Netflix Hidden Gem #99: Trash Fire
Trash Fire (2016)
Director: Richard Bates Jr.
Synopsis: A couple whose relationship is on the rocks try to rebuild old family bonds and conquer personal demons, with violent results.
Overview: Trash Fire gets into the garbage right away. Meet Owen (Adrian Grenier) and Isabel (the cat-eyed Angela Trimbur) a couple on the rocks at a juncture in their lives. We see them together through an awkward anniversary argument that lets us know things are not going well and only one of them seems to care. Being a fly on the wall for their disintegrating relationship feels like a guilty pleasure, the kind that has you texting your best friend with disbelief about what you’ve witnessed and that’s what keeps you hooked before the horror really begins. Isabel’s desperation and anger is poorly countered by Owen’s selfish unawareness and it makes every conversation nearly unbearable but equally entertaining. There’s a biting honesty in their speech that is jarring at first, but it becomes very funny if you tilt your head and look at it from a different angle. This is largely thanks to the earnest performances by the leads who hold nothing back from their performances. Between their hurtful insults there are bits of reality, comments you might have said in your own failing long-term relationships about hygiene and habits. At times it’s refreshing to hear them say what you’re thinking as you watch their mess of coupledom: when Owen asks Isabel why she’s still with him, she quips about working on her self-esteem issues until moving on to something better and we know she’s only half lying. The truth is, she’s pregnant by this idiot and rightfully scared. Owen is a total asshole at nearly every turn, and not in the “slightly endearing damaged goods” way. It wouldn’t be far off to say that some viewers will be turned off by the film based on his attitude alone – it’s fairly unbelievable that a woman like Isabel would continue to be in a relationship with him even with her tendency to be his caretaker. After lengthy and tortured discussion about what to do with the zygote, Isabel decides to relent to Owen’s insistence that they should raise this child together. She has one stipulation: that he become closer with his family and mend the relationship between his grandmother and his sister.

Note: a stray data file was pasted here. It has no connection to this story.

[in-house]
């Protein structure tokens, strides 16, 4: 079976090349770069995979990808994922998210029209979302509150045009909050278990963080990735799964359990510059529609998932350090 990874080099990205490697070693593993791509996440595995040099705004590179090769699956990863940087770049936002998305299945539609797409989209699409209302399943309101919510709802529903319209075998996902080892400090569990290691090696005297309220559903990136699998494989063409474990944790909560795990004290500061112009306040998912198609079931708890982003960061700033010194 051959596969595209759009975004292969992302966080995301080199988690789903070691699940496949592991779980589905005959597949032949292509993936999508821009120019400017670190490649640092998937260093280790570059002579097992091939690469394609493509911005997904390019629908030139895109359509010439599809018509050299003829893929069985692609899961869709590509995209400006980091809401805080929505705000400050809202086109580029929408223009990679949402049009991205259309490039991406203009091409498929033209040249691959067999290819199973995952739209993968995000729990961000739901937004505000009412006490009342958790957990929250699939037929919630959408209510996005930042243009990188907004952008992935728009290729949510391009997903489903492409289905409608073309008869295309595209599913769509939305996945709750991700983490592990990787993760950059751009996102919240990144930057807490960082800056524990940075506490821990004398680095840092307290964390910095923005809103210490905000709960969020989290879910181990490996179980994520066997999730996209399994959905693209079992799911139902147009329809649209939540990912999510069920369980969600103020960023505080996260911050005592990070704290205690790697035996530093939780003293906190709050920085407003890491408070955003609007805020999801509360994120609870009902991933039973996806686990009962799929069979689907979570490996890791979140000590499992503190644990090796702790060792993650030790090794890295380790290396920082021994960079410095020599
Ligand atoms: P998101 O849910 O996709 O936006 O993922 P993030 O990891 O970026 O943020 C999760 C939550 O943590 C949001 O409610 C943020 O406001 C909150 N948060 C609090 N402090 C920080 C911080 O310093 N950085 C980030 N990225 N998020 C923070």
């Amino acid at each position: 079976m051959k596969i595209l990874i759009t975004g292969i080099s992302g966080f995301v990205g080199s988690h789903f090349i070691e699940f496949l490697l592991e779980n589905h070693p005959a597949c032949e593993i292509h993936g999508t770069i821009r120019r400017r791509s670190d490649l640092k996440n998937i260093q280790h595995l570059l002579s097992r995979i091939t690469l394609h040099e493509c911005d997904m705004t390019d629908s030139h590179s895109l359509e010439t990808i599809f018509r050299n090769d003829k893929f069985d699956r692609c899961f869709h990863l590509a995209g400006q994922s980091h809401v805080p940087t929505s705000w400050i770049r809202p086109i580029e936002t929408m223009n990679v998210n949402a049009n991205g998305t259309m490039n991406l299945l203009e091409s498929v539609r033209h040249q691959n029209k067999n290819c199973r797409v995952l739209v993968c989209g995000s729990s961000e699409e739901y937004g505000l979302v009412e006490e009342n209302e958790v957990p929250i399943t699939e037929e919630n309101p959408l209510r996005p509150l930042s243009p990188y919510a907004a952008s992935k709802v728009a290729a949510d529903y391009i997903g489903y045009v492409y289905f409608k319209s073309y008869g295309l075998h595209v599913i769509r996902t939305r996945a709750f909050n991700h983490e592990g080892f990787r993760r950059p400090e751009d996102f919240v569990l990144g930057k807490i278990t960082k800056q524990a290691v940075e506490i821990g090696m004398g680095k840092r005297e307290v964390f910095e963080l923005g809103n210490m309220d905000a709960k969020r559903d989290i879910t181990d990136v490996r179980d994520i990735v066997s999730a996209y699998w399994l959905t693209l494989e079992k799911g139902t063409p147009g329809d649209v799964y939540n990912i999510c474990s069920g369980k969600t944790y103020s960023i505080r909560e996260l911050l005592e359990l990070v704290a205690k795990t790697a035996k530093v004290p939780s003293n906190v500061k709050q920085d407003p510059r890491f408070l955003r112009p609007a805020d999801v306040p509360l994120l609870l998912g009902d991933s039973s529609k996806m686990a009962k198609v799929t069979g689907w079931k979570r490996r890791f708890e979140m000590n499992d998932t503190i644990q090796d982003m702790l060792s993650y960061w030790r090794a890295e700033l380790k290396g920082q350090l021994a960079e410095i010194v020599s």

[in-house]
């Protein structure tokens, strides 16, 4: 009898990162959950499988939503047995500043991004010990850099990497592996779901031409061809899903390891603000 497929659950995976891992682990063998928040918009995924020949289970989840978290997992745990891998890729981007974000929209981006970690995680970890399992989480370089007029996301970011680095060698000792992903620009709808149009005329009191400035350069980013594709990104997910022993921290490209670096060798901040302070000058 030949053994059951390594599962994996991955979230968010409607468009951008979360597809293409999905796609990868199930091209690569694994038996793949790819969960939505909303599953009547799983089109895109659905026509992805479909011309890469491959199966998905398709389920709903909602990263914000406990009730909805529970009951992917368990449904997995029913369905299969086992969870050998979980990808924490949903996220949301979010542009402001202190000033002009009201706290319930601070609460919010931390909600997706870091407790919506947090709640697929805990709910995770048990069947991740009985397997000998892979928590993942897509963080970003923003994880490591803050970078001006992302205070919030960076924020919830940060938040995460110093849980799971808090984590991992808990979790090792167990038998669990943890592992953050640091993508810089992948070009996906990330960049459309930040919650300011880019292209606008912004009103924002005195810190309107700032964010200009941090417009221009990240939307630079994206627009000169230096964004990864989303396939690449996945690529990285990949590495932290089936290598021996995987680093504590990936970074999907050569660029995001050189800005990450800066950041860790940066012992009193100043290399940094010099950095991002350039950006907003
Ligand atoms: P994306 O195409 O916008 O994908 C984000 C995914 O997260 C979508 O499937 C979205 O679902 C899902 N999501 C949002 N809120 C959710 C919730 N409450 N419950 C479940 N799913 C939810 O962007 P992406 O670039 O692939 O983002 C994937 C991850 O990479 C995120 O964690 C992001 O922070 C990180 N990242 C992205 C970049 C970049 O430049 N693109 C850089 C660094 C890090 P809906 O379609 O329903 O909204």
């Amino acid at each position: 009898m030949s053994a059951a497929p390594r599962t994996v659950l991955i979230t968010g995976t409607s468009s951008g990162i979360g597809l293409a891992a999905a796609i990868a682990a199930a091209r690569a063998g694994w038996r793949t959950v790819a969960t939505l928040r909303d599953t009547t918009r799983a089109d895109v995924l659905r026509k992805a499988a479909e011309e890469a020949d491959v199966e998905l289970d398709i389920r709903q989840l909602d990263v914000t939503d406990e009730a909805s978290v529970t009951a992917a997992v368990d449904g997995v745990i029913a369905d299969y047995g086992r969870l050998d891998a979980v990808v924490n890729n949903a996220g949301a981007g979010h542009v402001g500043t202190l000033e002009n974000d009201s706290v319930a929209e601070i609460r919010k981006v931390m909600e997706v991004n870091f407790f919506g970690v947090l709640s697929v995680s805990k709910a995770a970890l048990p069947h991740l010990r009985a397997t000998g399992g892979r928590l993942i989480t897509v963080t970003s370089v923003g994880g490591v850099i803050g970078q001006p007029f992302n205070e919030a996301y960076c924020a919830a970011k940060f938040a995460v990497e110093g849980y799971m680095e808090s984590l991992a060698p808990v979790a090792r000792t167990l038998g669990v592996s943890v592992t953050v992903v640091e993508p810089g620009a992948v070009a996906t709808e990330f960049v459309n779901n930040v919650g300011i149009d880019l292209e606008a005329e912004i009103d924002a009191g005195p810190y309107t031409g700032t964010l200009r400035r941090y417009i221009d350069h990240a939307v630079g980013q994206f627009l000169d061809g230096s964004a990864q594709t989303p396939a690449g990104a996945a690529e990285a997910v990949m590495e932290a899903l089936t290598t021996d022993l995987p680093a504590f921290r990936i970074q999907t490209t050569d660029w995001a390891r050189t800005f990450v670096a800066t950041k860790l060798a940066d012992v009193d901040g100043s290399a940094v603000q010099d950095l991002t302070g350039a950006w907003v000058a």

What she doesn’t know is that Owen’s grandmother (Fionnula Flanagan) is a psychopath, and his sister (AnnaLynne McCord) is deranged after being dramatically disfigured in a fire. Upon meeting them it suddenly makes sense why Owen is such a mess, and this allows just a sliver of empathy to creep in. This is where the horror shines, as we see the ugliness of humanity with teeth bared. Everyone in this film does something outside the realm of believability but somehow it makes sense. What makes Trash Fire interesting is its ability to stay grounded while it reaches into warped minds. Trapped at the charming farmhouse, Owen and Isabel’s relationship strengthens as a means of survival against the others in the house. But the origin of grandmother’s plot is far more sinister than anyone knows, and the climactic ending of the film will leave you startled and disturbed. There’s something camp about Trash Fire. It’s not a perfect movie, but it has a nostalgic flavour that makes it just right for a good night of marathon horror viewing, especially in a group. It’s not a horror comedy, but those with a darker sense of humour will find moments to laugh out loud either to relieve the tension or remind themselves that they are indeed watching a Trash Fire in action and it’s supposed to reek. Though it feels cynical at times – especially given today’s climate – it’s a tough little movie that deserves a chance, especially if you missed it on your radar and value performance over plot in your horror films. Horror fans will note and appreciate the familiar faces and the clear effort given by director Richard Bates Jr. You probably won’t scream, but I guarantee you’ll gasp – if not at the wicked dialogue then at least at where the movie decides to go.
Featured Image: Vertical Entertainment